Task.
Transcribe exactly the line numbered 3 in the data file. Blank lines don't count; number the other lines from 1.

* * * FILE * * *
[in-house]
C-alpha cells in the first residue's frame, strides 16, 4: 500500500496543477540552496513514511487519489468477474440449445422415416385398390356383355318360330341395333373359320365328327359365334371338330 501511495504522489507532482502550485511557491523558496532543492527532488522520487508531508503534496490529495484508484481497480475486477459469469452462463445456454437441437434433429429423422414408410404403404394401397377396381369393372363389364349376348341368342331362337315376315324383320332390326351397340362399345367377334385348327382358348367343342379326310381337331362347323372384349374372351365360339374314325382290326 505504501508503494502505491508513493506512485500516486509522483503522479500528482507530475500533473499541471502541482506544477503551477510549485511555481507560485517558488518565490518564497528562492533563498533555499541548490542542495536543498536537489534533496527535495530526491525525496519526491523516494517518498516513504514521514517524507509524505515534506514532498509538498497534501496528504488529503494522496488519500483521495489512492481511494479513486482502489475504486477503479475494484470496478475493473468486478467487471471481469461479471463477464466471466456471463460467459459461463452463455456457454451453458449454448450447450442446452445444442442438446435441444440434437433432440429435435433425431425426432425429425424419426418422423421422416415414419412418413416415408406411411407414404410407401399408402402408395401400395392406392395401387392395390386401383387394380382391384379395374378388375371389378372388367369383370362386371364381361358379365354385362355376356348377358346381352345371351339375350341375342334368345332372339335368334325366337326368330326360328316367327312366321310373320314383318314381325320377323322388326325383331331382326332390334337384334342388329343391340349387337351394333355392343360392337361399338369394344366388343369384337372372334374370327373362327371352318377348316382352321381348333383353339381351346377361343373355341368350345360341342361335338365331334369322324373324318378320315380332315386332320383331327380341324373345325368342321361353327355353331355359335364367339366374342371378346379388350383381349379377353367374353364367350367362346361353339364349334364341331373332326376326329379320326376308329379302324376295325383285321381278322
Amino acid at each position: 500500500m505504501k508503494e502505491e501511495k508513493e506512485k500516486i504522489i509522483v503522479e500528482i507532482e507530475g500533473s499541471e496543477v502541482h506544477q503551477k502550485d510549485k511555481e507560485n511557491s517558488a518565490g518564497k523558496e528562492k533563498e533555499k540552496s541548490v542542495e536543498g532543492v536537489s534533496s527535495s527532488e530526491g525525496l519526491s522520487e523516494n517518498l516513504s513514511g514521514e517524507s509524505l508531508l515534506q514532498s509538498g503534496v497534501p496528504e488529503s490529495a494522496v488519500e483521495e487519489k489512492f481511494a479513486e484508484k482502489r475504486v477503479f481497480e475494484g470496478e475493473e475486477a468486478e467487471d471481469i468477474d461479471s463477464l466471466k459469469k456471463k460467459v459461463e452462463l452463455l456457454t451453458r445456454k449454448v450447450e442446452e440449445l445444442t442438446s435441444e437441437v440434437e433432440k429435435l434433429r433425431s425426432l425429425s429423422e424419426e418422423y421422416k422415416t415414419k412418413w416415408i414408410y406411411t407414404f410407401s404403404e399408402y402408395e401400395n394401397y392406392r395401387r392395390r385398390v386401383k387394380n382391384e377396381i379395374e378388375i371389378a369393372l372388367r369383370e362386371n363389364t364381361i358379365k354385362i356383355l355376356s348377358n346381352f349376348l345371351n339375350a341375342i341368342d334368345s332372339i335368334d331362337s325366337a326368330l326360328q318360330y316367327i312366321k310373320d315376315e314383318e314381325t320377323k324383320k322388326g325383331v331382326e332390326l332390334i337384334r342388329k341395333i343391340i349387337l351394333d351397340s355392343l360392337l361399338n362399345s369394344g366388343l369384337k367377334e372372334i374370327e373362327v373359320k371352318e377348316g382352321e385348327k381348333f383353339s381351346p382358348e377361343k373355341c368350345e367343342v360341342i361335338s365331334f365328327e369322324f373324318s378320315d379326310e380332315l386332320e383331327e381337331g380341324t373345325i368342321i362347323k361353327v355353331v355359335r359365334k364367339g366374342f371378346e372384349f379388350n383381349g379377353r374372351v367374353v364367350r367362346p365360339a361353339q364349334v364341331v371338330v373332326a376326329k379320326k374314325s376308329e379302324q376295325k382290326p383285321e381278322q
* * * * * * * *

Amino acid at each position: 500500500m505504501k508503494e502505491e501511495k508513493e506512485k500516486i504522489i509522483v503522479e500528482i507532482e507530475g500533473s499541471e496543477v502541482h506544477q503551477k502550485d510549485k511555481e507560485n511557491s517558488a518565490g518564497k523558496e528562492k533563498e533555499k540552496s541548490v542542495e536543498g532543492v536537489s534533496s527535495s527532488e530526491g525525496l519526491s522520487e523516494n517518498l516513504s513514511g514521514e517524507s509524505l508531508l515534506q514532498s509538498g503534496v497534501p496528504e488529503s490529495a494522496v488519500e483521495e487519489k489512492f481511494a479513486e484508484k482502489r475504486v477503479f481497480e475494484g470496478e475493473e475486477a468486478e467487471d471481469i468477474d461479471s463477464l466471466k459469469k456471463k460467459v459461463e452462463l452463455l456457454t451453458r445456454k449454448v450447450e442446452e440449445l445444442t442438446s435441444e437441437v440434437e433432440k429435435l434433429r433425431s425426432l425429425s429423422e424419426e418422423y421422416k422415416t415414419k412418413w416415408i414408410y406411411t407414404f410407401s404403404e399408402y402408395e401400395n394401397y392406392r395401387r392395390r385398390v386401383k387394380n382391384e377396381i379395374e378388375i371389378a369393372l372388367r369383370e362386371n363389364t364381361i358379365k354385362i356383355l355376356s348377358n346381352f349376348l345371351n339375350a341375342i341368342d334368345s332372339i335368334d331362337s325366337a326368330l326360328q318360330y316367327i312366321k310373320d315376315e314383318e314381325t320377323k324383320k322388326g325383331v331382326e332390326l332390334i337384334r342388329k341395333i343391340i349387337l351394333d351397340s355392343l360392337l361399338n362399345s369394344g366388343l369384337k367377334e372372334i374370327e373362327v373359320k371352318e377348316g382352321e385348327k381348333f383353339s381351346p382358348e377361343k373355341c368350345e367343342v360341342i361335338s365331334f365328327e369322324f373324318s378320315d379326310e380332315l386332320e383331327e381337331g380341324t373345325i368342321i362347323k361353327v355353331v355359335r359365334k364367339g366374342f371378346e372384349f379388350n383381349g379377353r374372351v367374353v364367350r367362346p365360339a361353339q364349334v364341331v371338330v373332326a376326329k379320326k374314325s376308329e379302324q376295325k382290326p383285321e381278322q